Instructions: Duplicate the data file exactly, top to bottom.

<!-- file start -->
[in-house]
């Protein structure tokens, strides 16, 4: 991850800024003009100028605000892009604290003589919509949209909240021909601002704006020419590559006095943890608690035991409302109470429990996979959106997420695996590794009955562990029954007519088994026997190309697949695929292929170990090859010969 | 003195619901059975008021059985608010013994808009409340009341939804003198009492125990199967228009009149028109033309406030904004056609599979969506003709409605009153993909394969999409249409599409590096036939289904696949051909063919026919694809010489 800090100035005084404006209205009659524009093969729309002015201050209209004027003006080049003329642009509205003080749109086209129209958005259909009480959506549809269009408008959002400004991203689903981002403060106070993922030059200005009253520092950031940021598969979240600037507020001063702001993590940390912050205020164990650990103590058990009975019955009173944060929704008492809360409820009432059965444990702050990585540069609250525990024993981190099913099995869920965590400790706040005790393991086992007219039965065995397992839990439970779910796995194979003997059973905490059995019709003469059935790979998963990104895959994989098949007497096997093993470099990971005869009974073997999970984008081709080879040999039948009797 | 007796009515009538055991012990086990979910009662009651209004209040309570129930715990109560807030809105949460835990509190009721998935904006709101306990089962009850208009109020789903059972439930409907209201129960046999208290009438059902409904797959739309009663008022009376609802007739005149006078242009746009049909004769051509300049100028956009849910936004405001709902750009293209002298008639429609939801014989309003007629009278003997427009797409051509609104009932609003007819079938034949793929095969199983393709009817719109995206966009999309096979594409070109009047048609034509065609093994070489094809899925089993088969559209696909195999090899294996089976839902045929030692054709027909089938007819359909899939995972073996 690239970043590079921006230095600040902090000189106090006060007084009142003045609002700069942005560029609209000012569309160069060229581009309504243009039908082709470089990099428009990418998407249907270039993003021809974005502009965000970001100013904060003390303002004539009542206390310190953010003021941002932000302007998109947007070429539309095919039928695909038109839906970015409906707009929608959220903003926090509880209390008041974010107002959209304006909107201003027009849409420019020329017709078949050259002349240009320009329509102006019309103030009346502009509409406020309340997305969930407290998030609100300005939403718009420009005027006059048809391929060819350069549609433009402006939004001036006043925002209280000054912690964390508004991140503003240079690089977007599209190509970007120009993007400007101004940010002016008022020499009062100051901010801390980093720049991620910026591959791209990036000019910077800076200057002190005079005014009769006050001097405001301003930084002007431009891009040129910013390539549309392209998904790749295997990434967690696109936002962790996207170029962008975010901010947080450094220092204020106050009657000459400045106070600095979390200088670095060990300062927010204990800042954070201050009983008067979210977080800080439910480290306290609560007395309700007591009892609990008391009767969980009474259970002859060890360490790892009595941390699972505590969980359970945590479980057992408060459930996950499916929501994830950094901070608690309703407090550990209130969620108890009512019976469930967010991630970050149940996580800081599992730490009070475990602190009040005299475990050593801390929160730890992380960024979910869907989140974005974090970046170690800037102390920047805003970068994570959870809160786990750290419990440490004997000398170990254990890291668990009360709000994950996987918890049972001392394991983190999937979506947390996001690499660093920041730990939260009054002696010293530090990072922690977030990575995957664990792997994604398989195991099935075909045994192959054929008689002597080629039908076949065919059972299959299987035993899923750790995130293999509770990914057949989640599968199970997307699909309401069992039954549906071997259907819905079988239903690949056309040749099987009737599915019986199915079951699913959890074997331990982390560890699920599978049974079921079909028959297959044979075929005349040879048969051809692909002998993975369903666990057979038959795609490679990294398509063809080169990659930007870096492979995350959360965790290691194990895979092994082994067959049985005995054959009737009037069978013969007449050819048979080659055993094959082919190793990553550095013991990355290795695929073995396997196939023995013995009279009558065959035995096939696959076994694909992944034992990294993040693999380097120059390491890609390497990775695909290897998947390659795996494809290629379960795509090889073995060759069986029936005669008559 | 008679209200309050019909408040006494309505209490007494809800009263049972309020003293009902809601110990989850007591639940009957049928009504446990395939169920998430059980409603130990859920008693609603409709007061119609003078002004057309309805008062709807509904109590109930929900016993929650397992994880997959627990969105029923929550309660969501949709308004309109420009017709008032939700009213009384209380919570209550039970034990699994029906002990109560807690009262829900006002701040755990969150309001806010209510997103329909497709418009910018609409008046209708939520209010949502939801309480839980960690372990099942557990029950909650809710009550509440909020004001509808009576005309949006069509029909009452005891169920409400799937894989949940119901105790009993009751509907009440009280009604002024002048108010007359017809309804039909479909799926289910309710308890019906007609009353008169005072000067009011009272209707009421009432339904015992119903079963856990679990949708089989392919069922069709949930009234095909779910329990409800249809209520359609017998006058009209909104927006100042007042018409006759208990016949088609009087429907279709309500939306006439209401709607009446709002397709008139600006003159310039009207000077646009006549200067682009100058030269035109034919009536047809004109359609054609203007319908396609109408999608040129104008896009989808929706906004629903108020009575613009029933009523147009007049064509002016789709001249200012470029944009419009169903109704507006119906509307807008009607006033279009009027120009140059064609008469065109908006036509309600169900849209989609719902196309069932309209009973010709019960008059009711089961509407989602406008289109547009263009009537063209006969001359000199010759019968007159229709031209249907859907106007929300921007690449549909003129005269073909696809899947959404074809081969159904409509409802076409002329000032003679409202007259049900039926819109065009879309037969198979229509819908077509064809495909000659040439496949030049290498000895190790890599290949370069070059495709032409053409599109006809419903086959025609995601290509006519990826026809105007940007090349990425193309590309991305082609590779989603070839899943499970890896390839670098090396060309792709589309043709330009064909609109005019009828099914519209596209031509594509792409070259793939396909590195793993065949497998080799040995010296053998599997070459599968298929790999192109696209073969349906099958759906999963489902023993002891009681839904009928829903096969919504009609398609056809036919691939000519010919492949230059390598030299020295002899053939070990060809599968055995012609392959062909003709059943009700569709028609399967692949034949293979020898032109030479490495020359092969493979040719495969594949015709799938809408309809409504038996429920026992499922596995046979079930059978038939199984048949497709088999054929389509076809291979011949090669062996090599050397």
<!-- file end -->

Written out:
[in-house]
């Protein structure tokens, strides 16, 4: 991850800024003009100028605000892009604290003589919509949209909240021909601002704006020419590559006095943890608690035991409302109470429990996979959106997420695996590794009955562990029954007519088994026997190309697949695929292929170990090859010969 | 003195619901059975008021059985608010013994808009409340009341939804003198009492125990199967228009009149028109033309406030904004056609599979969506003709409605009153993909394969999409249409599409590096036939289904696949051909063919026919694809010489 800090100035005084404006209205009659524009093969729309002015201050209209004027003006080049003329642009509205003080749109086209129209958005259909009480959506549809269009408008959002400004991203689903981002403060106070993922030059200005009253520092950031940021598969979240600037507020001063702001993590940390912050205020164990650990103590058990009975019955009173944060929704008492809360409820009432059965444990702050990585540069609250525990024993981190099913099995869920965590400790706040005790393991086992007219039965065995397992839990439970779910796995194979003997059973905490059995019709003469059935790979998963990104895959994989098949007497096997093993470099990971005869009974073997999970984008081709080879040999039948009797 | 007796009515009538055991012990086990979910009662009651209004209040309570129930715990109560807030809105949460835990509190009721998935904006709101306990089962009850208009109020789903059972439930409907209201129960046999208290009438059902409904797959739309009663008022009376609802007739005149006078242009746009049909004769051509300049100028956009849910936004405001709902750009293209002298008639429609939801014989309003007629009278003997427009797409051509609104009932609003007819079938034949793929095969199983393709009817719109995206966009999309096979594409070109009047048609034509065609093994070489094809899925089993088969559209696909195999090899294996089976839902045929030692054709027909089938007819359909899939995972073996 690239970043590079921006230095600040902090000189106090006060007084009142003045609002700069942005560029609209000012569309160069060229581009309504243009039908082709470089990099428009990418998407249907270039993003021809974005502009965000970001100013904060003390303002004539009542206390310190953010003021941002932000302007998109947007070429539309095919039928695909038109839906970015409906707009929608959220903003926090509880209390008041974010107002959209304006909107201003027009849409420019020329017709078949050259002349240009320009329509102006019309103030009346502009509409406020309340997305969930407290998030609100300005939403718009420009005027006059048809391929060819350069549609433009402006939004001036006043925002209280000054912690964390508004991140503003240079690089977007599209190509970007120009993007400007101004940010002016008022020499009062100051901010801390980093720049991620910026591959791209990036000019910077800076200057002190005079005014009769006050001097405001301003930084002007431009891009040129910013390539549309392209998904790749295997990434967690696109936002962790996207170029962008975010901010947080450094220092204020106050009657000459400045106070600095979390200088670095060990300062927010204990800042954070201050009983008067979210977080800080439910480290306290609560007395309700007591009892609990008391009767969980009474259970002859060890360490790892009595941390699972505590969980359970945590479980057992408060459930996950499916929501994830950094901070608690309703407090550990209130969620108890009512019976469930967010991630970050149940996580800081599992730490009070475990602190009040005299475990050593801390929160730890992380960024979910869907989140974005974090970046170690800037102390920047805003970068994570959870809160786990750290419990440490004997000398170990254990890291668990009360709000994950996987918890049972001392394991983190999937979506947390996001690499660093920041730990939260009054002696010293530090990072922690977030990575995957664990792997994604398989195991099935075909045994192959054929008689002597080629039908076949065919059972299959299987035993899923750790995130293999509770990914057949989640599968199970997307699909309401069992039954549906071997259907819905079988239903690949056309040749099987009737599915019986199915079951699913959890074997331990982390560890699920599978049974079921079909028959297959044979075929005349040879048969051809692909002998993975369903666990057979038959795609490679990294398509063809080169990659930007870096492979995350959360965790290691194990895979092994082994067959049985005995054959009737009037069978013969007449050819048979080659055993094959082919190793990553550095013991990355290795695929073995396997196939023995013995009279009558065959035995096939696959076994694909992944034992990294993040693999380097120059390491890609390497990775695909290897998947390659795996494809290629379960795509090889073995060759069986029936005669008559 | 008679209200309050019909408040006494309505209490007494809800009263049972309020003293009902809601110990989850007591639940009957049928009504446990395939169920998430059980409603130990859920008693609603409709007061119609003078002004057309309805008062709807509904109590109930929900016993929650397992994880997959627990969105029923929550309660969501949709308004309109420009017709008032939700009213009384209380919570209550039970034990699994029906002990109560807690009262829900006002701040755990969150309001806010209510997103329909497709418009910018609409008046209708939520209010949502939801309480839980960690372990099942557990029950909650809710009550509440909020004001509808009576005309949006069509029909009452005891169920409400799937894989949940119901105790009993009751509907009440009280009604002024002048108010007359017809309804039909479909799926289910309710308890019906007609009353008169005072000067009011009272209707009421009432339904015992119903079963856990679990949708089989392919069922069709949930009234095909779910329990409800249809209520359609017998006058009209909104927006100042007042018409006759208990016949088609009087429907279709309500939306006439209401709607009446709002397709008139600006003159310039009207000077646009006549200067682009100058030269035109034919009536047809004109359609054609203007319908396609109408999608040129104008896009989808929706906004629903108020009575613009029933009523147009007049064509002016789709001249200012470029944009419009169903109704507006119906509307807008009607006033279009009027120009140059064609008469065109908006036509309600169900849209989609719902196309069932309209009973010709019960008059009711089961509407989602406008289109547009263009009537063209006969001359000199010759019968007159229709031209249907859907106007929300921007690449549909003129005269073909696809899947959404074809081969159904409509409802076409002329000032003679409202007259049900039926819109065009879309037969198979229509819908077509064809495909000659040439496949030049290498000895190790890599290949370069070059495709032409053409599109006809419903086959025609995601290509006519990826026809105007940007090349990425193309590309991305082609590779989603070839899943499970890896390839670098090396060309792709589309043709330009064909609109005019009828099914519209596209031509594509792409070259793939396909590195793993065949497998080799040995010296053998599997070459599968298929790999192109696209073969349906099958759906999963489902023993002891009681839904009928829903096969919504009609398609056809036919691939000519010919492949230059390598030299020295002899053939070990060809599968055995012609392959062909003709059943009700569709028609399967692949034949293979020898032109030479490495020359092969493979040719495969594949015709799938809408309809409504038996429920026992499922596995046979079930059978038939199984048949497709088999054929389509076809291979011949090669062996090599050397």